Film Review: Sliver – 6/10

‘Hey, isn’t Pearl Jam some sort of oriental sex thing?

Sharon Stone has always had an undeserved bad rep. Maybe it’s her penchant for appearing nude, or maybe it’s the fact that she has made so many erotic thrillers – a genre that is often mocked by film critics. Either way, as anyone who has seen Casino can attest to, Stone is a great actress on her day. And this is lucky because, without her, this movie would be a piece of shit…

Carly Norris (Stone) moves into an exclusive New York City apartment block, only to find that her neighbours have something to hide. Local writer Jack Landsford (Tom Berenger) hounds her. Younger man Zeke (William Baldwin) lusts after her. And some mystery man buys her a telescope. It would be remiss of me to give away much more than that as Sliver is best enjoyed with as little prior knowledge as possible.

Ira Levin, who wrote the novel that this film was based on, also created Rosemary’s Baby and The Stepford Wives, two novels that described yuppie nightmares before the concept of the yuppie even existed. Sliver explores many of the same themes established in those novels. Terror in the suburbs. Sexual politics. Corruption. And while it is nowhere near as successful as either of the aforementioned, at its best, Phillip Noyce’s film is thrilling and compelling. Billy Baldwin is too sleazy to ever really convince as a doting boyfriend, but Stone is excellent throughout, and Berenger has a lot of fun as a lecherous old sinner. The problem is that the character motivations here are insane. This is a film that demands that you think about it as little as possible. It also has a pretty terrible non-ending that really drags the rest of the film down.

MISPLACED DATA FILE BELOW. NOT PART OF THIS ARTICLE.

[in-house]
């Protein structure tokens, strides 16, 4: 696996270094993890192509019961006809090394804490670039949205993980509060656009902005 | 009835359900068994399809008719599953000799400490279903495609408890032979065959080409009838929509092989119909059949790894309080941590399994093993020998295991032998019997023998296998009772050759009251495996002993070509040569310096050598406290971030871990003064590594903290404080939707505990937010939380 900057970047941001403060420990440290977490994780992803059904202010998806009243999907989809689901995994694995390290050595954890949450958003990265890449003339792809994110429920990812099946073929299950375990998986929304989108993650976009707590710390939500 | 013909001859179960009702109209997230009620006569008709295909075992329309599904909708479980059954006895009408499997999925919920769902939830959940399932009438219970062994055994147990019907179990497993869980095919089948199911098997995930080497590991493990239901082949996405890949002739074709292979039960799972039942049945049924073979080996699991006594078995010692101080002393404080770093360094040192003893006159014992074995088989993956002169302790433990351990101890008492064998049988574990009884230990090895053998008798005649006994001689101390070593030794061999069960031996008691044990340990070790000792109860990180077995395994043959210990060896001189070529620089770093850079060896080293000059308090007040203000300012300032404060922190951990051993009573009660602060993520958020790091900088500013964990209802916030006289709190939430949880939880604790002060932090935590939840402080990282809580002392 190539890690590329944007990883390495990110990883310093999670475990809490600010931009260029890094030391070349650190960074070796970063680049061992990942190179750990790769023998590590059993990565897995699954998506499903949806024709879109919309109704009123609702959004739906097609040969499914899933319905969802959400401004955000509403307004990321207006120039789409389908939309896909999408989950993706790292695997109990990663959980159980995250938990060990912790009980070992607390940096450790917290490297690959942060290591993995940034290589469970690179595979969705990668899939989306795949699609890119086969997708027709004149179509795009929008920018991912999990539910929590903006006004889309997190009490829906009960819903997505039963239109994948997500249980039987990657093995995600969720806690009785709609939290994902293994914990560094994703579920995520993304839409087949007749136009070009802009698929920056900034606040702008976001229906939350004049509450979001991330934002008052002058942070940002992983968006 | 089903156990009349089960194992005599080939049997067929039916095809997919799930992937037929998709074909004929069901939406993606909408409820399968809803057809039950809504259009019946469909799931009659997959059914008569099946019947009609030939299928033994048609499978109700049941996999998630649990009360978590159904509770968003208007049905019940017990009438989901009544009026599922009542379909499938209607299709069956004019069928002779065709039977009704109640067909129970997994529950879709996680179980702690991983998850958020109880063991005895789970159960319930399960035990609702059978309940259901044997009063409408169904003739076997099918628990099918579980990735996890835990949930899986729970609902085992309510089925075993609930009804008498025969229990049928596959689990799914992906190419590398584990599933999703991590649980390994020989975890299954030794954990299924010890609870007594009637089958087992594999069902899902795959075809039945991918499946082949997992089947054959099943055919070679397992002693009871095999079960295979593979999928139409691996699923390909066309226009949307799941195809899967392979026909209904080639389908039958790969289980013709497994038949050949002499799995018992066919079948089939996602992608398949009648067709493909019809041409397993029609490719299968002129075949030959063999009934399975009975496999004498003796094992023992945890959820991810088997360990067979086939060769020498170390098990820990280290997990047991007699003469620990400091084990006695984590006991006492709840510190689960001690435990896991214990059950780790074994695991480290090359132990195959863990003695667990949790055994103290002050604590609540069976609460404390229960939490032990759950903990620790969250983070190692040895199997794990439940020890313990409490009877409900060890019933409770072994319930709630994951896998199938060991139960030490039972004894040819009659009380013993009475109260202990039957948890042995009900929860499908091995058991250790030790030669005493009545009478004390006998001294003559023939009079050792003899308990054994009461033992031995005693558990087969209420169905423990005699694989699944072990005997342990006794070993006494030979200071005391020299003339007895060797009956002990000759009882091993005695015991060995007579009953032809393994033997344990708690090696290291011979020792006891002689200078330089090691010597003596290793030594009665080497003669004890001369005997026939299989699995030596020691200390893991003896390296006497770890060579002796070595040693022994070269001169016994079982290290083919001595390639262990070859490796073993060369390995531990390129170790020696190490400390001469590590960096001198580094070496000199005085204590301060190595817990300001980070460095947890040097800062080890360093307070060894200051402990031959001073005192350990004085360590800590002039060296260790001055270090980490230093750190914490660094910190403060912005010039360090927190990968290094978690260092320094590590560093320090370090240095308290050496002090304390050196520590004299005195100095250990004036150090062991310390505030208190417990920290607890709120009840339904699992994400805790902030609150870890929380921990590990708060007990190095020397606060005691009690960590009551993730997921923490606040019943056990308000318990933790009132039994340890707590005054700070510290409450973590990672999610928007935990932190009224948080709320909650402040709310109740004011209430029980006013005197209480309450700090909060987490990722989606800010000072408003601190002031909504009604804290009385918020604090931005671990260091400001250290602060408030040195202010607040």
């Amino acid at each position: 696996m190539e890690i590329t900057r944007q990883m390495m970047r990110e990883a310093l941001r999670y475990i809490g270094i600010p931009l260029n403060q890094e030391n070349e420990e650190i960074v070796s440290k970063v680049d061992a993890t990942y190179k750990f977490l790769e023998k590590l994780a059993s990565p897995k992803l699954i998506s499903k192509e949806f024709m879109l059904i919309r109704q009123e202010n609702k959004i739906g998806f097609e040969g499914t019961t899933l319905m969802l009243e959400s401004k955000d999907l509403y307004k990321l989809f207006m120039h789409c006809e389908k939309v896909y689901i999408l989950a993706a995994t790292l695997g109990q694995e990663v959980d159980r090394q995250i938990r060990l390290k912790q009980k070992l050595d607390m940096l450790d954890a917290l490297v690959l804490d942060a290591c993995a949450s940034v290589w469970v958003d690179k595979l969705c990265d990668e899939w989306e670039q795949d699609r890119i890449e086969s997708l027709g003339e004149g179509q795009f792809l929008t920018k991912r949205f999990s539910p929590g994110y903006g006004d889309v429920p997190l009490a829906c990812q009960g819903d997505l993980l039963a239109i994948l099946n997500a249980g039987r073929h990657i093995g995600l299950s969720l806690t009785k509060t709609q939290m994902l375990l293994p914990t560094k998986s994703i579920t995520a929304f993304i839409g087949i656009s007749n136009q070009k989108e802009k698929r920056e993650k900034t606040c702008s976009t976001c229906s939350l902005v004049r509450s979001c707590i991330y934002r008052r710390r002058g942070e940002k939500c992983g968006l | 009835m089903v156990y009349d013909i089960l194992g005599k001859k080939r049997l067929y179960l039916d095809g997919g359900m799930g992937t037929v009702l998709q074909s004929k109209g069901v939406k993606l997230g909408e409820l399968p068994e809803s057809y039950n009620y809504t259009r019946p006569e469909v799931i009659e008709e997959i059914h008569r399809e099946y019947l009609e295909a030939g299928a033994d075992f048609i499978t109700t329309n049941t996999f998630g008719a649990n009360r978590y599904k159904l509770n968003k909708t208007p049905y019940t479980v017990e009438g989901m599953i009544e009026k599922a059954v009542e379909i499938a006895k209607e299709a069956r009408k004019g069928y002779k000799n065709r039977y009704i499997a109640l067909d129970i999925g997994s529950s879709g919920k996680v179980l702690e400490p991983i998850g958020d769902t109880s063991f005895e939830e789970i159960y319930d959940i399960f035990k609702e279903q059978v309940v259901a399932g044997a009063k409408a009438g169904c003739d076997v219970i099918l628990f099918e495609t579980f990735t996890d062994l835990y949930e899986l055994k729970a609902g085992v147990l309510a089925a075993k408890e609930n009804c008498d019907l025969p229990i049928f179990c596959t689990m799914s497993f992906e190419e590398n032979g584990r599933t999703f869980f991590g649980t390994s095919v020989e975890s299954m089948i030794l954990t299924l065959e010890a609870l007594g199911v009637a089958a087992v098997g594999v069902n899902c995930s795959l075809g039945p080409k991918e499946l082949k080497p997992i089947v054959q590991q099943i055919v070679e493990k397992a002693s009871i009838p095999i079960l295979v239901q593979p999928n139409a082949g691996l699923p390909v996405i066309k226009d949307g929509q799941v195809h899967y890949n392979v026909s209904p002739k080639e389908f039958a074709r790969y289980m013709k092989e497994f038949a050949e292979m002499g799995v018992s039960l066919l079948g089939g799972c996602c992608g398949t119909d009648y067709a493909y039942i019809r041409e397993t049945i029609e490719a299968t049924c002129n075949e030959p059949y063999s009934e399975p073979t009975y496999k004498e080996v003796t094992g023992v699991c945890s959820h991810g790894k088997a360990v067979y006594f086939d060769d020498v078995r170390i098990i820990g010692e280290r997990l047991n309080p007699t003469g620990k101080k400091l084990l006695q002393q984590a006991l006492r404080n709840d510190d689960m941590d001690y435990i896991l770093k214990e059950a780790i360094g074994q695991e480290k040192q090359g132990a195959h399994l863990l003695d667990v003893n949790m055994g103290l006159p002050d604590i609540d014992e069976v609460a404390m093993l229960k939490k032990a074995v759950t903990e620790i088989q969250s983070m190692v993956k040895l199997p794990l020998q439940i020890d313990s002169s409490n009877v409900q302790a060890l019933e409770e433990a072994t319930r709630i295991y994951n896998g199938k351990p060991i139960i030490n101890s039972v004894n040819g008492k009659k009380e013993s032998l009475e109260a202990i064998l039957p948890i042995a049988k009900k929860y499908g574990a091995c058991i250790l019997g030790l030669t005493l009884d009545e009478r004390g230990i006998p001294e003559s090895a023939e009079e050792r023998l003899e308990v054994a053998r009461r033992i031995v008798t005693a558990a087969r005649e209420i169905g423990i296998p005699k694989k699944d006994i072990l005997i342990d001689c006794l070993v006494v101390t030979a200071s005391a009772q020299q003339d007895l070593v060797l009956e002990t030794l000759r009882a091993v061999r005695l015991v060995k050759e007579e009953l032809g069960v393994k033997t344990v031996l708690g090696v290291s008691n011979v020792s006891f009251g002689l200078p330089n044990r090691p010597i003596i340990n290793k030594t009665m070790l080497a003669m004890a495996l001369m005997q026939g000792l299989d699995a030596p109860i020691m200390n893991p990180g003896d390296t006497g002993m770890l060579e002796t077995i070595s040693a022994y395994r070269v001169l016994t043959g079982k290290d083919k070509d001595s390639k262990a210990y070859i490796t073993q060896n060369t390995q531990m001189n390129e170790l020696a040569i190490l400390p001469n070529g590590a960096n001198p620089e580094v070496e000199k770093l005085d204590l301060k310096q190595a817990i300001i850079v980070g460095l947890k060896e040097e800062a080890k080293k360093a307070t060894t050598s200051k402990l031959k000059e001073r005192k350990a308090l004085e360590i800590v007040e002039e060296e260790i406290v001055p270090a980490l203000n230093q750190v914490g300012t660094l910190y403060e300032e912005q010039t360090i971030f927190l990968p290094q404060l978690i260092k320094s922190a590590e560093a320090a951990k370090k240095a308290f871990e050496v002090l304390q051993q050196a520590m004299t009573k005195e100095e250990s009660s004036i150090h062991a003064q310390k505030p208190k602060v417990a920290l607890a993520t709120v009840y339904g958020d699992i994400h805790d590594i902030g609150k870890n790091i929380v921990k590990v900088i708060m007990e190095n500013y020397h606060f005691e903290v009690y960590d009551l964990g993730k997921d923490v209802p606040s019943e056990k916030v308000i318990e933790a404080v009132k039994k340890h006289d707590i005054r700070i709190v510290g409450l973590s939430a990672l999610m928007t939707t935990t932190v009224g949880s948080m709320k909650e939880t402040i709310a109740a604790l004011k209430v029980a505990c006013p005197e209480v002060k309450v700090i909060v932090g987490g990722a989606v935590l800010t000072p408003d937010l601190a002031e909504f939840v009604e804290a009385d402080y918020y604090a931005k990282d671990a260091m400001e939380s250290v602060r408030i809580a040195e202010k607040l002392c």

Sliver is one of the more forgotten ’90s thrillers now, but it is worth seeking out for Stone’s performance and also just for the whole feel of the thing. For anyone that likes that ’90s thriller aesthetic, this is a prime example of the form. In Judy Marks (Colleen Camp), it also features the most preposterous best friend character ever committed to film. Absolutely appalling dialogue every time she opens her mouth. Lovely stuff.